Fashion

Iris Van Herpen’s couture 3D printing stars in Paris Fashion Week 2018

3D printed fashions give designers a new means of expressing bold and inspiring looks. This week, the second of three 7 day events in the French capital’s fashion calendar, designers at Paris Fashion Week 2018 are flaunting the latest in Haute Couture.

One of a kind and tailor-made, Haute Couture is the perfect platform for 3D printing. And who better to show us how to do it than Dutch fashion designer Iris van Herpen.

On Monday at the Galerie de Minéralogie et de Géologie, van Herpen introduced her Spring/Summer 2018 collection. Each of the 21 garments are made using a cutting-edge digital technology – laser-cutting, parametric design or 3D printing – yet, each one has a natural, organic quality to it.

“Don’t forget how engineered nature is, itself,” van Herpen comments in an article for Vogue, “I think we as humans don’t even come close to the intelligence within nature,”

“It’s funny how people think that nature is simple and technology is complex—it’s the opposite; technology is simple and nature is complex.”

Fine, 3D printed foliage

‘Foliage’ is one of three fabrication techniques showcased by van Herpen in the Ludi Nature (Nature Play) 2018 collection. With the technique, van Herpen 3D prints delicate leaf pattern directly onto a fine, semi-transparent fabric.

The ‘Foliage’ leaves can be as thin as 0.8 mm “creating exceptional softness,” and a dress that flows natural – as if it didn’t include plastic at all.

Thin, 3D printed leaves, line the fine fabric of a dress in Iris van Herpen's Spring/Summer collection 2018. Photo by Yannis Vlamos/TU Delft
Thin, 3D printed leaves, line the fine fabric of a dress in Iris van Herpen’s Spring/Summer collection 2018. Photo by Yannis Vlamos/TU Delft

Amy Verner of Vogue Magazine writes that the illusory, 3D printed fabrics “have become so precise that you feel she is resurfacing the topography of the human body.”

Foliage 3D printed embellishments in the Ludi Nature collection. Photos via Iris van Herpen
Foliage embellishments in the Ludi Nature collection. Photos via Iris van Herpen

The ‘Foliage’ technique was developed in collaboration with the Delft University of Technology (TU Delft) that has, incidentally, conducted some interesting 4D printed material experiments for items that “self-assemble” on demand.

Entropy and Data Dust

In a second ‘Entropy’ process, van Herpen describes a technique of bonding of mylar polyester, “nude leather and liquid fabric,” to be lasercut and interwoven, to create a graded, undulating fabric.”

Laser cut fashion is all the rage in look 11 of the collection. Photo via Iris van Herpen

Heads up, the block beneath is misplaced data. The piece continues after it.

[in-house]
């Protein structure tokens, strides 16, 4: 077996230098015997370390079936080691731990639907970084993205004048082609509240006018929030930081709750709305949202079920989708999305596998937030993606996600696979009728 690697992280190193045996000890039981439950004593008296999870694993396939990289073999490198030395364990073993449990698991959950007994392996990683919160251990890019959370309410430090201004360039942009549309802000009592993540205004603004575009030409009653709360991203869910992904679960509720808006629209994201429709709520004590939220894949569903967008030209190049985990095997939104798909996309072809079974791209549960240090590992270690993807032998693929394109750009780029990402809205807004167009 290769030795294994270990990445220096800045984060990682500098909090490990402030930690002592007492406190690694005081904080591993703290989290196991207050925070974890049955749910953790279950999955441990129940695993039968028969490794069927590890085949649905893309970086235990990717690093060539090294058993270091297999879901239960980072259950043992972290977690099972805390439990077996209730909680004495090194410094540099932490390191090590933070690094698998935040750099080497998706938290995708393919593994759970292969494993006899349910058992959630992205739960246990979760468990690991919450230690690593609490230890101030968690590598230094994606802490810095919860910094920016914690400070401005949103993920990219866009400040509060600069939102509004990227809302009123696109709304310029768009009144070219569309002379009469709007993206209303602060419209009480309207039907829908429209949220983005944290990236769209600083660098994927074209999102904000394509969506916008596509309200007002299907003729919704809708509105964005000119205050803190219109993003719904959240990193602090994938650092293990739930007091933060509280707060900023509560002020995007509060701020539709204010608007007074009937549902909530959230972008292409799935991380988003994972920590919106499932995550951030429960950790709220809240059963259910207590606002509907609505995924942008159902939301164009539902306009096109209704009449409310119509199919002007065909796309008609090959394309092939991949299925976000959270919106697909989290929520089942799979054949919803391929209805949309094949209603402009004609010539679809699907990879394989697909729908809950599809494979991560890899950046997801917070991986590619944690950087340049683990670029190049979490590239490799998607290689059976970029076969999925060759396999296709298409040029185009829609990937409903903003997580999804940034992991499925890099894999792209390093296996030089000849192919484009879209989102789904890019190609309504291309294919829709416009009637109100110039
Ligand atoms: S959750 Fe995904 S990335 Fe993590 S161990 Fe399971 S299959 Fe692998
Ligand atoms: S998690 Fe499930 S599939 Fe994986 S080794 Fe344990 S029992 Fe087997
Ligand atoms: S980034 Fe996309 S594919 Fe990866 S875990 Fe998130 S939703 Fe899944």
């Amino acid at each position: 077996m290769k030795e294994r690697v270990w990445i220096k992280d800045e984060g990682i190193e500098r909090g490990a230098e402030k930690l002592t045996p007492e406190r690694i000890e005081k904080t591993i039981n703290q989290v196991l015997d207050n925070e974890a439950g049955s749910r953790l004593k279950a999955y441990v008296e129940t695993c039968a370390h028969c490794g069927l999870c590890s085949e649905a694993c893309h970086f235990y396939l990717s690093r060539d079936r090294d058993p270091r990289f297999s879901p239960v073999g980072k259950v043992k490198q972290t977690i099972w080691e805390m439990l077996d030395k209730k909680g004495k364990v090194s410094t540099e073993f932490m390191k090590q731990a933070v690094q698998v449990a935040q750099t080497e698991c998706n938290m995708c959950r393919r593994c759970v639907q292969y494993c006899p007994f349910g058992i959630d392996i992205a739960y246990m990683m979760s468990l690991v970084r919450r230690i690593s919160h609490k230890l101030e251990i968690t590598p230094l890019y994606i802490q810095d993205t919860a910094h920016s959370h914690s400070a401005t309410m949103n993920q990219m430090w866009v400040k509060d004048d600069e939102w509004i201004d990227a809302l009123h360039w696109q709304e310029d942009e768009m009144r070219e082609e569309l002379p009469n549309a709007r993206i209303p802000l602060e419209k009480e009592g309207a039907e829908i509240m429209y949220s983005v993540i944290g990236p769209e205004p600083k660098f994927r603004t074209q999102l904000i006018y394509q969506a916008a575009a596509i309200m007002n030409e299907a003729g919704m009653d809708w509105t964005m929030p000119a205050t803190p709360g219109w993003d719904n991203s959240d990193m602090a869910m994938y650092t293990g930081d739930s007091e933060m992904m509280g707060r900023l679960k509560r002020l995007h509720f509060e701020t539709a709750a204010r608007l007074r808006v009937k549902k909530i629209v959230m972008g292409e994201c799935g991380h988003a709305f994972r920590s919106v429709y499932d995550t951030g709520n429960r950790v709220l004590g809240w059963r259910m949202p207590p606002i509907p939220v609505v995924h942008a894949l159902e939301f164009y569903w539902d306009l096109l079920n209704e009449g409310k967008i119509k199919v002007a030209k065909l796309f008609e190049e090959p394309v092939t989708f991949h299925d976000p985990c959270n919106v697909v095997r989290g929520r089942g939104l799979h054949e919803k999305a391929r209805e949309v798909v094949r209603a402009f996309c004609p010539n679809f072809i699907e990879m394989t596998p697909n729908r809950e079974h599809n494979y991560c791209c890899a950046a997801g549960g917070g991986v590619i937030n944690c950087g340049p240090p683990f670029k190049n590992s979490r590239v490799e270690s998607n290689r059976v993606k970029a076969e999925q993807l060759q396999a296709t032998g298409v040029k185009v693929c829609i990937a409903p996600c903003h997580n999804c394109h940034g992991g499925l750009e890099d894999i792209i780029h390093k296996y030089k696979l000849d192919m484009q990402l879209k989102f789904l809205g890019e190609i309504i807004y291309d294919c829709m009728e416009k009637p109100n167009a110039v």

Laser cut fashion is all the rage in look 11 of the collection. Photo via Iris van Herpen

In the last technique, ‘Data Dust’, computational algorithms are used to make parametric patterns laser cut to hug an invisible silk tulle netting, creating what van Herpen terms “radiant glitches.”

Made from 'Data Dust' a haute couture model walks down the runway in one of van Herpen's latest designs. Photo via Iris van Herpen
Made from ‘Data Dust’ a haute couture model walks down the runway in one of van Herpen’s latest designs. Photo via Iris van Herpen

See it live

Haute Couture shows at Paris Fashion Week will run until 25th January 2018. The final, and most famous of all the events (Women’s week) will take place from the 27th February – 6th March.

New York Fashion Week will be bringing all the latest fashion to the States from the 8th to the 14th of February, however, there are many events around the country seeking to make the most of the Spring/Summer season.

From 27th January, an exhibition at Florida Institute of Technology’s Ruth Funk Center for Textile Arts aims to explore digital themes similar to those expressed in van Herpen’s work. The show, titled Coded Couture, “presents garments, video, objects, drawings, photographs and interactive elements by 10 national and international designers” created in the theme of coding – to “convert something into a code so as to convey a secret meaning.” 3D printing is tipped to be a part of the exhibit.

Stay on trend with the latest 3D printing applications and subscribe to our newsletter, follow us on Twitter, like us on Facebook.

Nominate the best 3D printing applications in the 2018 3D Printing Industry Awards. 

Featured image shows look 0126 in Iris van Herpen’s Ludi Nature collection. Photo via Iris van Herpen

 

Subscribe To Our Newsletter

Subscribe to the 3D Printing Industry mailing list to receive the latest Additive Manufacturing industry news, insights developments and analysis.

You have Successfully Subscribed!